• the completion of the tables in the document can be modified based on student needs: for example, they could only include the translated word, and skip the definition in the target language
  • students could work on the document in their additional language classes -even if they only had time to look at one word in translation, or to check with the teacher on the reliability of Google Translate or other translation tools used
  • students would be exposed to multiple languages: seeing words, alphabets, and associated images in as many languages as are spoken or being acquired in the classroom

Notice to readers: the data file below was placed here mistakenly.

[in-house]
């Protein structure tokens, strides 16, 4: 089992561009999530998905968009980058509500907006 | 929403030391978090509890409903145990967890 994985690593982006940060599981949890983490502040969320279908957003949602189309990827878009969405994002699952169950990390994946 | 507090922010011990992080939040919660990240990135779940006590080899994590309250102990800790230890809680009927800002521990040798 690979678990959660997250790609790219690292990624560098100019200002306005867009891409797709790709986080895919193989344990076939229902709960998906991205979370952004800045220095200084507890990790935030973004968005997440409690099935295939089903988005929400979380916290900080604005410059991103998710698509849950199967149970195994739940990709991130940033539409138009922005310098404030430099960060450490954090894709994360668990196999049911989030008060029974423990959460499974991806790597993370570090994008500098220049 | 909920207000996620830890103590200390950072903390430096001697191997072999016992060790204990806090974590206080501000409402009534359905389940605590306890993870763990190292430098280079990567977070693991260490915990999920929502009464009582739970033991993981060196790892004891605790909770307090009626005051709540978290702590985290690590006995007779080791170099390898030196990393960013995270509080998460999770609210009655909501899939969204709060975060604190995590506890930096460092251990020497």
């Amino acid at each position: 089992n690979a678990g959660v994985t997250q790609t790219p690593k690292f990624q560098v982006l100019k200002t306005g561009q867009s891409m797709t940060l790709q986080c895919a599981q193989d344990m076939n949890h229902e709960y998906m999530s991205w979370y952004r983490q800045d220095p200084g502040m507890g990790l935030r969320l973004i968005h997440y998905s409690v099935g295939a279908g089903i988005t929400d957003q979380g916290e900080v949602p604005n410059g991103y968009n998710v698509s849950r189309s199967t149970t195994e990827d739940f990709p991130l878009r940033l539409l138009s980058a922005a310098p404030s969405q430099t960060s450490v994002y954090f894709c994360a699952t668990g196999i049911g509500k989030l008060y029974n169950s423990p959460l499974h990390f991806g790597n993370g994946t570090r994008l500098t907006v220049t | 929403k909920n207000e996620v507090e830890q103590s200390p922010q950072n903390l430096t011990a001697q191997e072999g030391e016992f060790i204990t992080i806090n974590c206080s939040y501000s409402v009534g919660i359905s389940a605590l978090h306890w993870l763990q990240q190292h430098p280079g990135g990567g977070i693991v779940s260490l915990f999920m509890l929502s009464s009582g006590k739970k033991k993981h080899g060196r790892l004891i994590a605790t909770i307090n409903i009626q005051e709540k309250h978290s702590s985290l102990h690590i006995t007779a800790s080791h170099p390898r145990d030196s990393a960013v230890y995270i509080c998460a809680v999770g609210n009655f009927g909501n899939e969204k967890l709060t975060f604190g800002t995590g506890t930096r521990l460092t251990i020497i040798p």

• students would be given an opportunity to shine for their fluency in languages
  • there is a section in the table to identify number of results for google searches and wikipedia searches. This can help students and teachers reflect on what information is available online in different languages
  • students are encouraged to share a favorite resource: students may end up viewing a source in an additional additional language

If you are using this or other multilingual research templates, I would love to hear about your experiences!

Thinking about student literacy

I am interested in developing awareness of literacy for our students so that literacy is viewed with a wider lens and is more inclusive of the many forms of literacy that our students are exposed to daily. I would like this expanded perception of literacy to support the development of more types of ‘reading’ and ‘writing’ in the way that we teach language.

What are our students ‘reading’?